The observations brought in new information on the atmosphere and surface properties of Saturn’s largest moon. They also provided information about the probe’s drift in the winds and thus helped to reconstruct the descent trajectory and the coordinates of the landing site.

Other supporting ground-based observations were successfully performed for other scientific missions such as ESA’s SMART-1 which flew to the Moon and NASA’s Deep Impact which flew to comet 9P/Tempel 1.

There are also a large number of amateur astronomers watching Venus regularly, obtaining excellent images to complement data from observatories. During the current campaign, Venus is particularly bright and thus easily observable, even with small telescopes, for amateurs’ viewing pleasure.

For more information

Emmanuel Lellouch, VEX Supporting investigator, Observatoire de Paris, France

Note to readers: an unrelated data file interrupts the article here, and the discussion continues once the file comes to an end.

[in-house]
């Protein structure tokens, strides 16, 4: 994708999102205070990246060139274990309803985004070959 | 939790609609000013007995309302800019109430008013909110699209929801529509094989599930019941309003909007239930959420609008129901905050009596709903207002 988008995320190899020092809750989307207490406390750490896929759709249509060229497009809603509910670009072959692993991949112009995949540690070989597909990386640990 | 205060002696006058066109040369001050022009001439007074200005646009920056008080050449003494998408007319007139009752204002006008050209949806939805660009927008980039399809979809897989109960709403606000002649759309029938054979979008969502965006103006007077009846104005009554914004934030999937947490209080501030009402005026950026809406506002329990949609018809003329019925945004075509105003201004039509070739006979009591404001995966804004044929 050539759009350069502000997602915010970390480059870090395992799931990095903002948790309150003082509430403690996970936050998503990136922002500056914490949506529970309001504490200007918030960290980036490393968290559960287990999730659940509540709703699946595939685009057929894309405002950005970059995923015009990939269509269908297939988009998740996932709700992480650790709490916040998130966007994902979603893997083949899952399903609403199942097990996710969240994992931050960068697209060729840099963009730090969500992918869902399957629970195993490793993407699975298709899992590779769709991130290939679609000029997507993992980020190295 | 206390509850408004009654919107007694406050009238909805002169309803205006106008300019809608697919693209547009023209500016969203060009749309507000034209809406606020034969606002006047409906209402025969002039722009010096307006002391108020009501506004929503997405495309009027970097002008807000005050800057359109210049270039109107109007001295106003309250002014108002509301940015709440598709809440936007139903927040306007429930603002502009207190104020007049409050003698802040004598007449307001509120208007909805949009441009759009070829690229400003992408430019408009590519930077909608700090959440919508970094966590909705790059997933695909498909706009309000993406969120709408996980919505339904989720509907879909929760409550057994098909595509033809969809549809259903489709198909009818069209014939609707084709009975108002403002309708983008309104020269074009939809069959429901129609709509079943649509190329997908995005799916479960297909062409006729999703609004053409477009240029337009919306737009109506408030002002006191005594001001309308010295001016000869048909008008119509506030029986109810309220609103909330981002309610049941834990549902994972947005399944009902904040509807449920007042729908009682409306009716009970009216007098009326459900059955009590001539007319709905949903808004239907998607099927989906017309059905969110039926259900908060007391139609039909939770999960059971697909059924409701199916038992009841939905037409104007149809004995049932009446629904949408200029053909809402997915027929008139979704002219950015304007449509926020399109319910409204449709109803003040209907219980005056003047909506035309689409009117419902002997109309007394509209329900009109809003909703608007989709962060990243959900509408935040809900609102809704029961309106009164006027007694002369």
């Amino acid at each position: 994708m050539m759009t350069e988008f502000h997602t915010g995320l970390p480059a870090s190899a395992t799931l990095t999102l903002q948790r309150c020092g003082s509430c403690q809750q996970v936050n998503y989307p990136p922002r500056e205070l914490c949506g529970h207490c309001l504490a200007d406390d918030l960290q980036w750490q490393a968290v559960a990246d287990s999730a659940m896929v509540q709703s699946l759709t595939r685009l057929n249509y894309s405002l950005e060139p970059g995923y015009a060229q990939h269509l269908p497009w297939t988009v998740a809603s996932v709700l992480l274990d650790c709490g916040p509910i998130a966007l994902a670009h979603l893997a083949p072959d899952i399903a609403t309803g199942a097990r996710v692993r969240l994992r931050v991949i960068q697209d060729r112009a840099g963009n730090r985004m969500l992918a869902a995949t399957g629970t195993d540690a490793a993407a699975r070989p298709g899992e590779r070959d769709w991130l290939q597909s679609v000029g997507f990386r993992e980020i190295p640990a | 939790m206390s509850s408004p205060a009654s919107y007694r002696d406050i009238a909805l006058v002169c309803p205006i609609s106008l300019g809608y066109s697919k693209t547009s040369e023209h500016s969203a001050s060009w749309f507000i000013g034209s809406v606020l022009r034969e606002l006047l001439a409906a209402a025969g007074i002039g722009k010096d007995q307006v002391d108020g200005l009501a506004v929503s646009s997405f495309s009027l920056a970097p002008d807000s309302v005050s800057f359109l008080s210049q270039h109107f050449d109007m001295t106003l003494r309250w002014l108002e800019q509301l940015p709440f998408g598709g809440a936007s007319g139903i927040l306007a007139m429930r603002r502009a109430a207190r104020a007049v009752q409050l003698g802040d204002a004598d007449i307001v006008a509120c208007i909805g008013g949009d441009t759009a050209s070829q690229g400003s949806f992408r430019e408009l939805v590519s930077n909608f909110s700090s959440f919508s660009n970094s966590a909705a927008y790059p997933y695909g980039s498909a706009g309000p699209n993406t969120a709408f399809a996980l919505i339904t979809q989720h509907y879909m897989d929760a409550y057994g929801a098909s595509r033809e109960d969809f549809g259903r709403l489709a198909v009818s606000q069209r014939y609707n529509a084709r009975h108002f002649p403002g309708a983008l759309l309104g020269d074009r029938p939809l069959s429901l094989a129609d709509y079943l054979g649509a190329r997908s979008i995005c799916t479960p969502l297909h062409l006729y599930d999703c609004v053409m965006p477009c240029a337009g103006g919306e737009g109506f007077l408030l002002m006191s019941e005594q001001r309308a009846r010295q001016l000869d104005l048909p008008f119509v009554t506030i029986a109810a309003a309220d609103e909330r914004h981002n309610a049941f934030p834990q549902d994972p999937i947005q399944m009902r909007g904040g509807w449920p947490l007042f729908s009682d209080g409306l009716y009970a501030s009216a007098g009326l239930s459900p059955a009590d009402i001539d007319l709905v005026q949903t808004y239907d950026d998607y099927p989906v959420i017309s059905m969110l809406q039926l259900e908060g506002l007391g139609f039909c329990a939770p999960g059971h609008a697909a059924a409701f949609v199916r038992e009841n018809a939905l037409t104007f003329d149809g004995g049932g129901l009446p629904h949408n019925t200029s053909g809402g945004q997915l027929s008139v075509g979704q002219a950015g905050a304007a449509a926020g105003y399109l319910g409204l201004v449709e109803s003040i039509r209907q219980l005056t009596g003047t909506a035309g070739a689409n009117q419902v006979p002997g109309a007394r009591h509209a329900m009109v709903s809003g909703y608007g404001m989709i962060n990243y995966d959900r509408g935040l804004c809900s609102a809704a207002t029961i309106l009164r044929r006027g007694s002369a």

Email: Emmanuel.Lellouch @ obspm.fr

Olivier Witasse, ESA Venus Express Deputy Project Scientist
Email: Olivier.Witasse @ esa.int

Related Links

Venus’ fickle atmosphere (colour image)
Agency

500 days at Venus, and the surprises keep coming

03/09/2007 1486 views 0 likes
Open item
MESSENGER bids farewell to Venus
Science & Exploration

Venusian rendezvous results: chapter one

19/07/2007 1323 views 0 likes
Open item
Venus Express
Science & Exploration

Venus Express and MESSENGER to look at Venus in tandem

04/06/2007 1816 views 1 likes
Open item
Observing Venus from ground
Science & Exploration

Ground-based observatories join forces with Venus Express